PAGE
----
No. 1, or A, sugar, Is bagged and sown by u
machlna which Is tho first of tho kind In use
In Hawaii. These machines, of which thero
aro two, aro very Ingenious contrivances, onu
man alone operating a mnchlne nnd sowing
three bagB of sugar per minute, whito two
men aro required to tuko the bags away after
they havo been sown.
Tho first molusses, which Is tho result of
drying No. 1 sugar, Is taken back Into pro
cess and put Into crystalllzers, of which there
nro twelve Within tho crystalllzers it Is
oporatcd upon for about six days by stir
rers and then dried In the centrifugals, whero
It becomes No. 2 sugar and second molasses.
Tho No. 2 sugar Is worked over again Into
No. 1 sugar while tho second molasses, if of
a poor quality, Is used as fuel or mixed with
cano tops and fed to the stock. Second mo
lasses If of a sufficient quality, is given n
Bpvclal treatment and Is, Anally dried In n
bpcclal set of eight 30-Inch centrifugals and
becomes No, 1 sugar.
Tho capacity of the mill Is from 2400 to
2700 tons of cano per twenty-four hours, de
pending upu-i tho quality of cano. Tho sugar
output is from 275 to 375 tons In twenty-four
hours.
Tho system of mill control Is complete.
IloportB of weight of cane, sugur extraction
sugar recovered, nnd sugar tests, are mado
up dally und submitted to tho superintendent
of tho factory.
Tho chemical laboratory, superintendent's
office mnchlno shops, blacksmith shop, car
penter shop, nnd tho sugar warehouse ca
pacity 95,000 bags, are all within the one
sugar factory building.
Twenty labor camps nro situated at various
points on tho cstnto.
"Puuneno" Hospital. Thn II. C. & S. Co.
in addition to its many other Departments,
maintains nt Sprcckelsvlllo a very good
Plnntntlon Hospital, with beds for Borne 60
ward patients, (Plantation laborers) and
three private rooms for accommodation of
tho whlto employees. Tlieru will be found u
very good operating room In the llospttul
fully equipped for any kind of surgical work
and nlso nu X-ltay room with X-llay appara
tus and Finson light, so that accurate diagno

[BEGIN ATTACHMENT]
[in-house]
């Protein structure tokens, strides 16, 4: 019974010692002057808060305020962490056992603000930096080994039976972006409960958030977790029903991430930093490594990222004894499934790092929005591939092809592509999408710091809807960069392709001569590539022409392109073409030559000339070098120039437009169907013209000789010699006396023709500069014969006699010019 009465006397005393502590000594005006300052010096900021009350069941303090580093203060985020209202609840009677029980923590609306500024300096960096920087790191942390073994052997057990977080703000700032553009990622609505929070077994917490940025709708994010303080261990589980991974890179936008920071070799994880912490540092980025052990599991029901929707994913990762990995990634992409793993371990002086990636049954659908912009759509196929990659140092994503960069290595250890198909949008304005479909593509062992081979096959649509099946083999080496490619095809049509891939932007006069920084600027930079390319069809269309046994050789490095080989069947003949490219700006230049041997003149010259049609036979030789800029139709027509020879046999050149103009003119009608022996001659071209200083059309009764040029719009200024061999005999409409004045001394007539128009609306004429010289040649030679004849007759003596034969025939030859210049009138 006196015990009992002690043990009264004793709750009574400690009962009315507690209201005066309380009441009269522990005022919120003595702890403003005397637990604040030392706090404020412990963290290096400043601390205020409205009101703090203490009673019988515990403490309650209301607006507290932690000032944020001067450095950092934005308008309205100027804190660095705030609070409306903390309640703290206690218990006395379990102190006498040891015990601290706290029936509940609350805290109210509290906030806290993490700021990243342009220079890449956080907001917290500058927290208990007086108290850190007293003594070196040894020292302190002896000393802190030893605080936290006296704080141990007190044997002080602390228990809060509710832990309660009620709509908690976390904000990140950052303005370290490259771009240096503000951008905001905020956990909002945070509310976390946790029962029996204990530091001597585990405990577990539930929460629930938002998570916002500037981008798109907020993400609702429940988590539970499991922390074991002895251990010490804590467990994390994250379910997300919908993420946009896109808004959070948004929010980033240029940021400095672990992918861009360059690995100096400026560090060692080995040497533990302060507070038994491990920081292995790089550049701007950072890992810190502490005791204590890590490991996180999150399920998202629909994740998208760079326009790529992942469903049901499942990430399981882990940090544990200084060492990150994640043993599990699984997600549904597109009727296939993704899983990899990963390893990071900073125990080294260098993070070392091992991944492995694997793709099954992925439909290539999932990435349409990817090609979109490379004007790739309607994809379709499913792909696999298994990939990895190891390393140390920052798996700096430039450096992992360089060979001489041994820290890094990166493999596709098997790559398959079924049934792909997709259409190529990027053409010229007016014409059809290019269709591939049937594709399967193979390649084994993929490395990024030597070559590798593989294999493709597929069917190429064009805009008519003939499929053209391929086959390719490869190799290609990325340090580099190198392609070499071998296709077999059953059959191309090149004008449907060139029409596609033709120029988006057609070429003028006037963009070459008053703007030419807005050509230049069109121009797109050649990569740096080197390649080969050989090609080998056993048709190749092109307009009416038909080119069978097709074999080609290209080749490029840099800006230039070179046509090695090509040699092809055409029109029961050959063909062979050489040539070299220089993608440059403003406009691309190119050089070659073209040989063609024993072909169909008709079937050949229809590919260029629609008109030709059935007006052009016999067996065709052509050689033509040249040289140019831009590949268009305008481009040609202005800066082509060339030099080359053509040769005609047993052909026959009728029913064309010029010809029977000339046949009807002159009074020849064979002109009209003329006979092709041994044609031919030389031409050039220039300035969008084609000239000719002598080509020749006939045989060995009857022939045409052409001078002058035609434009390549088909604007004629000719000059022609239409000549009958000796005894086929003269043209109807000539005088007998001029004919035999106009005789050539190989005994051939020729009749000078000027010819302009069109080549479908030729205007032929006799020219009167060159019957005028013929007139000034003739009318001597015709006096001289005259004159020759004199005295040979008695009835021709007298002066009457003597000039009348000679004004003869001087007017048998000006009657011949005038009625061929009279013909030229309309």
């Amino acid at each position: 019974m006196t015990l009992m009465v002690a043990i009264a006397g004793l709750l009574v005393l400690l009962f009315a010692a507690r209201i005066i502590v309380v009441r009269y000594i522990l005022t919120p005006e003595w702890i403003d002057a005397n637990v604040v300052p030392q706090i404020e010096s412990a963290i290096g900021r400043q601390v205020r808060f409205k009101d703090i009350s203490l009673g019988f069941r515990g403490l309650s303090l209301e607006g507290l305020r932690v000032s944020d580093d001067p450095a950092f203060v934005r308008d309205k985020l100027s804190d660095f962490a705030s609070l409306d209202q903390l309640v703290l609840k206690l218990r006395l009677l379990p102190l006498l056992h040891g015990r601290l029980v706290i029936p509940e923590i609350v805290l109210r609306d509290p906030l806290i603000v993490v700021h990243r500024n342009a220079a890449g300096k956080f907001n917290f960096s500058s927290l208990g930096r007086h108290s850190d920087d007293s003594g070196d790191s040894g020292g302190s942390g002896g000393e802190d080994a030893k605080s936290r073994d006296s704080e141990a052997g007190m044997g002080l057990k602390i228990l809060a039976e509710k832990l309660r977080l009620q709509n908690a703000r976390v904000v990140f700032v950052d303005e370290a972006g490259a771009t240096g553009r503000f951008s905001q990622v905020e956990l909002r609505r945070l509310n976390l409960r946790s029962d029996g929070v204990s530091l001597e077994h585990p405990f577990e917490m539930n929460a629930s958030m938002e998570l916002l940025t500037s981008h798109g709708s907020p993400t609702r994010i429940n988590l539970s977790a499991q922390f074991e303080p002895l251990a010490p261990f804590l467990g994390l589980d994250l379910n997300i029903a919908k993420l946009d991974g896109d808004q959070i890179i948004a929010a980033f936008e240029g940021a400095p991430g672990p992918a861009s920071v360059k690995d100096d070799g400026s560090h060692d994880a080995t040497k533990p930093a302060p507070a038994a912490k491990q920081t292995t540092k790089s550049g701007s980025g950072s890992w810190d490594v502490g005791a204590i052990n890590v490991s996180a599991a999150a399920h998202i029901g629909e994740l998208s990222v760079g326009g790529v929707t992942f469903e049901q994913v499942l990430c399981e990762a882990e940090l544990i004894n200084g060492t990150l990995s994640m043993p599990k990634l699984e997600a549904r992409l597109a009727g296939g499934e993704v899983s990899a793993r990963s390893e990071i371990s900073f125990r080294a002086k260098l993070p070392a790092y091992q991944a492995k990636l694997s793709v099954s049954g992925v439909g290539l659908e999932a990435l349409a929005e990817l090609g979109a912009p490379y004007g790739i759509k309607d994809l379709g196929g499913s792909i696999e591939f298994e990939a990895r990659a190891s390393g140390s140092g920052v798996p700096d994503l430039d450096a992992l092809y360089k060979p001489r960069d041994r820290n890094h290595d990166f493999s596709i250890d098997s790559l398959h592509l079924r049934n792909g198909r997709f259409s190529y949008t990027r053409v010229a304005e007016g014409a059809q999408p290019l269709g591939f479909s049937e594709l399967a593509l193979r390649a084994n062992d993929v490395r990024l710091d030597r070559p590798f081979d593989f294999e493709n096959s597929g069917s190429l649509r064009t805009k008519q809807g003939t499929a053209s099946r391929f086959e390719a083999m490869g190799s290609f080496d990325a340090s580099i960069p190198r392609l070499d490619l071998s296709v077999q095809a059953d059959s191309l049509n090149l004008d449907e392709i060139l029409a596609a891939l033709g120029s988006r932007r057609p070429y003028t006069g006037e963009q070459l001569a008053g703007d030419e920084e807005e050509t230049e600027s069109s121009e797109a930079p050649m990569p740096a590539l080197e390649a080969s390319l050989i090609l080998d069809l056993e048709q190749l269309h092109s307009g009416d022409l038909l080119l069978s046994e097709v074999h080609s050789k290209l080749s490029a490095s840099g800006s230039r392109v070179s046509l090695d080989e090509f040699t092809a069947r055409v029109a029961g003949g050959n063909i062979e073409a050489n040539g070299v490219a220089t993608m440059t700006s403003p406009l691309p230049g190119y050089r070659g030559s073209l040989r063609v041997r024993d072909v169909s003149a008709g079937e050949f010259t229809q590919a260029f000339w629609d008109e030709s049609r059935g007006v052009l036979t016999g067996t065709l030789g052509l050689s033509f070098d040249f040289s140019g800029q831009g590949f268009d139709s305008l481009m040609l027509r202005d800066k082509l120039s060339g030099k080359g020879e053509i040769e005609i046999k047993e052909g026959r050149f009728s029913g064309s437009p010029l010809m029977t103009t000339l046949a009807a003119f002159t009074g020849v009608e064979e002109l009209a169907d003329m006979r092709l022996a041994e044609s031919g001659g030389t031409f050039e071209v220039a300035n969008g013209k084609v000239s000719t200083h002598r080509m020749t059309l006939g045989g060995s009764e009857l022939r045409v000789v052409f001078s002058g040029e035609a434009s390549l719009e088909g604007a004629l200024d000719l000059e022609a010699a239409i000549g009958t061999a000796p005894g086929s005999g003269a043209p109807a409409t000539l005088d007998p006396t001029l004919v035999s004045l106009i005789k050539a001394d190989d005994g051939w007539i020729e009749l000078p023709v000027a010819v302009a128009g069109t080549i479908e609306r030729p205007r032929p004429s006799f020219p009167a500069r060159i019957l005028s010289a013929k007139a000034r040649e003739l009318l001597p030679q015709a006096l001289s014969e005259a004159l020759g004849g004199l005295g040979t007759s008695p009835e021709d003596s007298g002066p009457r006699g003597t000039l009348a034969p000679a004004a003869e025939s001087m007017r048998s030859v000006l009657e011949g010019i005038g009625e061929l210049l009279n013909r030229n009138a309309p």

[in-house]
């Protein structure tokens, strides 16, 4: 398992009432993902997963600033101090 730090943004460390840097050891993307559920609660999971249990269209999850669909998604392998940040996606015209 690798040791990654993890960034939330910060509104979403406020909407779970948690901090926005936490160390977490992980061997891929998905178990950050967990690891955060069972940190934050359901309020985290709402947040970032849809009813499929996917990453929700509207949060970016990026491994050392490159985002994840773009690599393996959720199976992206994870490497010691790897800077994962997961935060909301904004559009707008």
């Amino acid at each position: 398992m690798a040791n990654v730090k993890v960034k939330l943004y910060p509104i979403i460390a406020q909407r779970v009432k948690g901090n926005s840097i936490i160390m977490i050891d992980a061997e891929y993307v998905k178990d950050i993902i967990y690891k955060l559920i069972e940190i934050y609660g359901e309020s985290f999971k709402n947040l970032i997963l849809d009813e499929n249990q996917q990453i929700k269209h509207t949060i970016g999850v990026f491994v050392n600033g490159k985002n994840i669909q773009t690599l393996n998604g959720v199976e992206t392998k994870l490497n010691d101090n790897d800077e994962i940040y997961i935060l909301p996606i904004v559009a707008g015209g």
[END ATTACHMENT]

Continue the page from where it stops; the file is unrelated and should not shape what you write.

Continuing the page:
sis of fractures Is made possible, and treat
ment of certain forms of skin diseases, not
otherwise amenable to treatment, cut! thus
be successfully carried out. Tho patients nro
very well looked after, thero being three
while nurses uttnehed to the Hospital, In
nddttlon to u number of other assistants, und
the results obtained nro excellent
The Hospital Is nicely situated un n Hllght
elevation, where It gets the full benellt of the
cool sea breeze, and tho grounds nro largo
enough to give tho patients plenty of chance
for fresh-air nnd sunshine.
MAUI AGRICULTURAL COMPANY
One of Maui's Most Profitable Sugar Estates Made Up
By a Combine of Several Companies. -Elaborate
And Expensive Irrigation System.
THIS Maul Agricultural Company was
formed In January, 1904, and Is a con
solidation of tho old Pala Plantation
Company and tho Haiku Sugar Com
pany, with tho new Knllallnul Plnntntlon
Company, Kula Plantation Company, Maka
wao Plantation Company, Pulehu Planta
tion Company and tho Knllua Plantation
Company, Lately tho mill Itself was taken
over by tho Central Milling Company, tho
stock of which Is entirely owned by the com
panies forming tho combine Tho last five
Kv
W3
1 - I
I
Sugar Mill of the Maul Agricultural Company at Pala, Maul.
companies control 5,000 acres of land, one
half of which Is planted to cane.
Upon tbo Haiku division of tho Maul
Agricultural Company thero are 10,000 acres
of land nnd upon Pala division 12,000 acres,
which, with tho 5,000 acres of now lands re
cently acquired, will give tho new company
an approximate total of 33,000 acres. Of
this, about 12,500 acres aro adapted to thn
successful cultivation of sugar cano. A ma
jority of tho remainder is forest and pas
ture lands. In addition to the plantation
properties tho company owns tho Haiku and
Grovg ranches, whero 2,000 bead or cattle
and sovoral hundred bond of horses and